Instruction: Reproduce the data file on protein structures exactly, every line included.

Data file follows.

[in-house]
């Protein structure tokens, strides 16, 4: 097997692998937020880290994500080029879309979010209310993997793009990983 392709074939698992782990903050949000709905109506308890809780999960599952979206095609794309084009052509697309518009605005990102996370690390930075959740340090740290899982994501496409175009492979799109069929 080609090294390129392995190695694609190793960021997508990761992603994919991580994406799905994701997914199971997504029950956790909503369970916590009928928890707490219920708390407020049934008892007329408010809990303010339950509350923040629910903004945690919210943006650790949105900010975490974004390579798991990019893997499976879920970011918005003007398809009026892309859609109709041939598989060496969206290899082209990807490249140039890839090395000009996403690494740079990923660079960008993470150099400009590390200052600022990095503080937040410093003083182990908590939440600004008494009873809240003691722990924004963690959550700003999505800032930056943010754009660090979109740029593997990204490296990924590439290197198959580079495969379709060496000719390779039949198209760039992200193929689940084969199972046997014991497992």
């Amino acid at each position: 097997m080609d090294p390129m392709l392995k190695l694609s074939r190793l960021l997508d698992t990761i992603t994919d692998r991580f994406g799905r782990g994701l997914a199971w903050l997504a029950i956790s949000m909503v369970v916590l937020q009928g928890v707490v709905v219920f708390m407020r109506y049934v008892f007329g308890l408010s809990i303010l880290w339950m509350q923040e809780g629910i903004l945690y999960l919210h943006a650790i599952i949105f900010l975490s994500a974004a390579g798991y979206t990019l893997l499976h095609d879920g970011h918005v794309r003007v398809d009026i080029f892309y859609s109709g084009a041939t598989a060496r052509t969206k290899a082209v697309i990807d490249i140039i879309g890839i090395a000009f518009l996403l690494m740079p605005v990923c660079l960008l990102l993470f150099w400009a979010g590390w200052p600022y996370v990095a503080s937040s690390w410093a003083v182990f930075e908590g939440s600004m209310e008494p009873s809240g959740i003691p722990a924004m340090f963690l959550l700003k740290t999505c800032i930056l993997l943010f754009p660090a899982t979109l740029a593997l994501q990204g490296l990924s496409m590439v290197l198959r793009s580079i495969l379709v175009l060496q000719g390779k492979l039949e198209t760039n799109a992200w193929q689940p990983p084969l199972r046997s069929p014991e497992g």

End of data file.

[in-house]
């Protein structure tokens, strides 16, 4: 097997692998937020880290994500080029879309979010209310993997793009990983 392709074939698992782990903050949000709905109506308890809780999960599952979206095609794309084009052509697309518009605005990102996370690390930075959740340090740290899982994501496409175009492979799109069929 080609090294390129392995190695694609190793960021997508990761992603994919991580994406799905994701997914199971997504029950956790909503369970916590009928928890707490219920708390407020049934008892007329408010809990303010339950509350923040629910903004945690919210943006650790949105900010975490974004390579798991990019893997499976879920970011918005003007398809009026892309859609109709041939598989060496969206290899082209990807490249140039890839090395000009996403690494740079990923660079960008993470150099400009590390200052600022990095503080937040410093003083182990908590939440600004008494009873809240003691722990924004963690959550700003999505800032930056943010754009660090979109740029593997990204490296990924590439290197198959580079495969379709060496000719390779039949198209760039992200193929689940084969199972046997014991497992």
């Amino acid at each position: 097997m080609d090294p390129m392709l392995k190695l694609s074939r190793l960021l997508d698992t990761i992603t994919d692998r991580f994406g799905r782990g994701l997914a199971w903050l997504a029950i956790s949000m909503v369970v916590l937020q009928g928890v707490v709905v219920f708390m407020r109506y049934v008892f007329g308890l408010s809990i303010l880290w339950m509350q923040e809780g629910i903004l945690y999960l919210h943006a650790i599952i949105f900010l975490s994500a974004a390579g798991y979206t990019l893997l499976h095609d879920g970011h918005v794309r003007v398809d009026i080029f892309y859609s109709g084009a041939t598989a060496r052509t969206k290899a082209v697309i990807d490249i140039i879309g890839i090395a000009f518009l996403l690494m740079p605005v990923c660079l960008l990102l993470f150099w400009a979010g590390w200052p600022y996370v990095a503080s937040s690390w410093a003083v182990f930075e908590g939440s600004m209310e008494p009873s809240g959740i003691p722990a924004m340090f963690l959550l700003k740290t999505c800032i930056l993997l943010f754009p660090a899982t979109l740029a593997l994501q990204g490296l990924s496409m590439v290197l198959r793009s580079i495969l379709v175009l060496q000719g390779k492979l039949e198209t760039n799109a992200w193929q689940p990983p084969l199972r046997s069929p014991e497992g």